Amara Mining reported a net loss for H1 2014 on a lower production rate and higher cost rate.
This wasn’t really expected in my original article, and I was surprised to see the Kalsaka operations to be put on care and maintenance.
The investment thesis remains standing, as it was solely focused on the Yaouré project which is shaping up to be a prime takeover target.
Amara Mining (OTCPK:CLUGF) has released its financial results for the first half of the year. The company's Kalsaka/Sega project produced just over 31,000 ounces of gold in the first half of the year. Unfortunately, the company's total cash cost per ounce increased substantially in the second quarter to $1,455/oz, from $1,082/oz in Q1. This resulted in a negative EBITDA in Q2 2014, and looking at these numbers, it's not a surprise that the company decided to stop the gold production from the Kalsaka/Sega mine in Burkina Faso. The site has been placed on care and maintenance and it's expected that the project will only recover gold from stockpiled ore.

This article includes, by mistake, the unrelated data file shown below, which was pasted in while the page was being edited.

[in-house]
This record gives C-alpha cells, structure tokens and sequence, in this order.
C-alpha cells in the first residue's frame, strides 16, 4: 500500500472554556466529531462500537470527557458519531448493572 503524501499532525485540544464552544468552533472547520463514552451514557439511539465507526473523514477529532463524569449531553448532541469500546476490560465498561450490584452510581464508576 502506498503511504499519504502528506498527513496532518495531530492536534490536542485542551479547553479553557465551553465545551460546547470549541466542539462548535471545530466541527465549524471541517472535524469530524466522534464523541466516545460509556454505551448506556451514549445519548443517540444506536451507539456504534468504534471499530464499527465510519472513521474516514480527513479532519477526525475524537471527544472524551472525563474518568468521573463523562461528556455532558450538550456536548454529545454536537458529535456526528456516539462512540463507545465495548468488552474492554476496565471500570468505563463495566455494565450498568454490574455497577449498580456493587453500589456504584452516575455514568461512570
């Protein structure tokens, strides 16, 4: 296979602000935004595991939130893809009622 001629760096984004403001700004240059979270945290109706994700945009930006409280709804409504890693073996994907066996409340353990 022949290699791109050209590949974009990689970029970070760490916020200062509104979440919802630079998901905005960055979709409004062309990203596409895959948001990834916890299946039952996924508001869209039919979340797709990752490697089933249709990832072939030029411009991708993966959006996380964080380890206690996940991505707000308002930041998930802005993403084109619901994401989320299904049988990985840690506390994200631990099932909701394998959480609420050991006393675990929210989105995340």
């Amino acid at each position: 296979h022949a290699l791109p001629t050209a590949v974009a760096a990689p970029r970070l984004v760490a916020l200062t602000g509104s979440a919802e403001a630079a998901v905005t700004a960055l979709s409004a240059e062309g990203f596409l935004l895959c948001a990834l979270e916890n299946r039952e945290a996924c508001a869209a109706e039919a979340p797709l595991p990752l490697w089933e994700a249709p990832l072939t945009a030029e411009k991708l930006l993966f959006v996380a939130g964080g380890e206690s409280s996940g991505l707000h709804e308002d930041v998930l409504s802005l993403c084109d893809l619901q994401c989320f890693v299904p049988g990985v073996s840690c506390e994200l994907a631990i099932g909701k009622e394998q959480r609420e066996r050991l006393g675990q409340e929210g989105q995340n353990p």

These numbers are worse than I expected, but in hindsight it explains why the company decided to cease operations at Kalsaka/Sega. A liquidator will be appointed to oversee the liquidation of the local subsidiary of Amara Mining, but I don't expect this will have a material impact on the company. Amara Mining has a working capital position of $11.3M and this should be sufficient to cover the company's ongoing 80,000 meter drill program at the Yaouré project in Ivory Coast and a low-cost optimization program at the Baomahun project in Sierra Leone.
I'm not expecting much from this optimization program in Sierra Leone, because as you know my attention is entirely focused on the Yaouré project which currently contains 6.3 million ounces of gold. However, after looking at the drill pattern at Yaouré and the planned additional drill holes, I'm pretty sure Yaouré will eventually contain in excess of 8 million ounces of gold and this will put Amara on the radar of every Africa-focused gold mining company.
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